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ReSharper 2023.3 Help

Navigate between tests and tested code

ReSharper helps you navigate between unit tests and tested code. When your caret is at the name of a class or anywhere within its declaration, you can press Control+T F to navigate to related tests and vice versa, by pressing this shortcut on a test, you will jump to the tested class.

This navigation is also available in the Navigate To Control+Shift+G menu: select Test Subject if you navigate from a unit test, and Related Tests when you navigate from a tested class.

For navigating to and from unit tests, ReSharper establishes links between test classes and the corresponding tested classes. There are several approaches to linking tests and tested classes: all of them are used by default, and you can configure them on the Tools | Unit Testing | Test Linker page of ReSharper options (  Alt+R, O  ) :

Use affix search

ReSharper links test classes whose names start or end with the specified affixes to the corresponding classes in tested code. Clear this checkbox to ignore test class names and use other heuristics for navigation.

Use attribute-based search

ReSharper links test classes annotated with a specific attribute to the corresponding classes in tested code.

ReSharper always takes into account the [TestSubject] attribute from JetBrains.Annotations. For example, if you navigate from a class named SampleClass, tests annotated with [TestSubject(typeof(SampleClass))] will be suggested as navigation destinations.

If you annotate tests with another attribute to link them to tested classes, specify the fully-qualified name of this attribute to take it into account in addition to [TestSubject]. Note that you can only specify one attribute per solution.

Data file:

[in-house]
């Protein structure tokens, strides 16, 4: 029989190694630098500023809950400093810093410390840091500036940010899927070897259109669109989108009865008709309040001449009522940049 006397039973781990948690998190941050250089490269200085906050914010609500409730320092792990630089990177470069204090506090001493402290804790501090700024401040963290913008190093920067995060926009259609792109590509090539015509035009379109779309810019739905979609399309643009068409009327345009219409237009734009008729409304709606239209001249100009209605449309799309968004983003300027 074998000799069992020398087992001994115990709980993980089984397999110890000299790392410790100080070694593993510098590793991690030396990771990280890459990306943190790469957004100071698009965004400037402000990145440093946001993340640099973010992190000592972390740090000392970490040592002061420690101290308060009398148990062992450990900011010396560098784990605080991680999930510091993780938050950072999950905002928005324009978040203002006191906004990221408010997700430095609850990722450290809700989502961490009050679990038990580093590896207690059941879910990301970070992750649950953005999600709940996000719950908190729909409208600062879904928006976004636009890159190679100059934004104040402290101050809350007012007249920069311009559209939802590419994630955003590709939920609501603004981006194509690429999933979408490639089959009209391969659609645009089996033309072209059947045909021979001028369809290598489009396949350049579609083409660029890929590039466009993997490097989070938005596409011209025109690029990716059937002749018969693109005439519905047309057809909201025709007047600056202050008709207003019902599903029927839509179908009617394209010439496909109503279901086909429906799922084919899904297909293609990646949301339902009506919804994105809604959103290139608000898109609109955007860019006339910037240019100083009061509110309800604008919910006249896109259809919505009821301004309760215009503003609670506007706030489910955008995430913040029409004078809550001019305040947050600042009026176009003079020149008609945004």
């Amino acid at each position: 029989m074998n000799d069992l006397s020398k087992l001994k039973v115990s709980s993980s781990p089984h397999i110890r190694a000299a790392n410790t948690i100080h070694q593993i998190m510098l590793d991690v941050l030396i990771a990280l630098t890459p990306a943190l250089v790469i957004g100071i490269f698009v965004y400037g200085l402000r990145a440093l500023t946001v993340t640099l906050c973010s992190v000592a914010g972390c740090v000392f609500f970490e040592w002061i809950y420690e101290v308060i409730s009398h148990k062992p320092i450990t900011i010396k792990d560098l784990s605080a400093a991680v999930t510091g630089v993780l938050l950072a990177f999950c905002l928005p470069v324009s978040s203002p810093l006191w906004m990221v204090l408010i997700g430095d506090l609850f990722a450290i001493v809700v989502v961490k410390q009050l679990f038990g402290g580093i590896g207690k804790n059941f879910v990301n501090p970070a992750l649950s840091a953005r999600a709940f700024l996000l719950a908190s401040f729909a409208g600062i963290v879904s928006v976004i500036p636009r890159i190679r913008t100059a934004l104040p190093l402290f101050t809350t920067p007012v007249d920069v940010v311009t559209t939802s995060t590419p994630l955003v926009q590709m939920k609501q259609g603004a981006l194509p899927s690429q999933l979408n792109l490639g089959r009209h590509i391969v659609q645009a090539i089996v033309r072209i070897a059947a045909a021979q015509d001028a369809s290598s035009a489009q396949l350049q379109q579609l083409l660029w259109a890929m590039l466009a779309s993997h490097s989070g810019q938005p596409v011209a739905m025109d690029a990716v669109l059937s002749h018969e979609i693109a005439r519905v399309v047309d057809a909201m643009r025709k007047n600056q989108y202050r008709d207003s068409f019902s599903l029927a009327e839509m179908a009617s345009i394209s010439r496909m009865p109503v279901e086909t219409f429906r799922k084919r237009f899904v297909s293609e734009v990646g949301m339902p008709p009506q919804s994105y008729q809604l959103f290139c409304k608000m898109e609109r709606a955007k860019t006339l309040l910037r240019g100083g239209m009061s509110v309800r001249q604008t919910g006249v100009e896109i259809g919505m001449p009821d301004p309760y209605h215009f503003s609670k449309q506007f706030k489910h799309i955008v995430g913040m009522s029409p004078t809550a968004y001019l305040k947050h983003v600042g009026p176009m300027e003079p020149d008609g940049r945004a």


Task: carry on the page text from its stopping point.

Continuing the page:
Clear this checkbox to ignore attributes and use other heuristics for navigation.

Use generic argument search

ReSharper links test classes with tested classes when the base test class has a generic parameter that represents the tested class, and this generic parameter is annotated with a specifc attribute.

Consider the following example:

[TestFixture] public abstract class TestsFor<[MeansTestSubject] T> { private AutoMock myMock; public T Component => myMock.Create<T>(); } public class TestsForSampleClass : TestsFor<SampleClass> { [Test] public void TestSample() { Component.DoSomething(); } }

In this example, generic parameter T is annotated with the [MeansTestSubject] attribute from JetBrains.Annotations. This attribute is always taken into account in such scenarios. If you use another attribute for these purposes, specify its fully-qualified name to take it into account in addition to [MeansTestSubject]. Note that you can only specify one attribute per solution.

Clear this checkbox to ignore generic arguments and use other heuristics for navigation.

This feature is supported in the following languages and technologies:

Language: C#

Language: VB.NET

Language: C++

Language: HTML

Language: ASP.NET

Language: Razor

Language: JavaScript

Language: TypeScript

Language: CSS

Language: XML

Language: XAML

Language: Resx

Language: Build Scripts

Language: Protobuf

Language: JSON

Feature is available in C#

Feature is available in Visual Basic

Feature is not available in C++

Feature is not available in HTML

Feature is not available in ASP.NET

Feature is not available in Razor

Feature is not available in JavaScript

Feature is not available in TypeScript

Feature is not available in CSS

Feature is not available in XML

Feature is not available in XAML

Feature is not available in Resource files

Feature is not available in build script files

Feature is not available in Protobuf

Feature is not available in JSON

The instructions and examples given here address the use of the feature in C#. For more information about other languages, refer to corresponding topics in the ReSharper by language section.

Last modified: 29 February 2024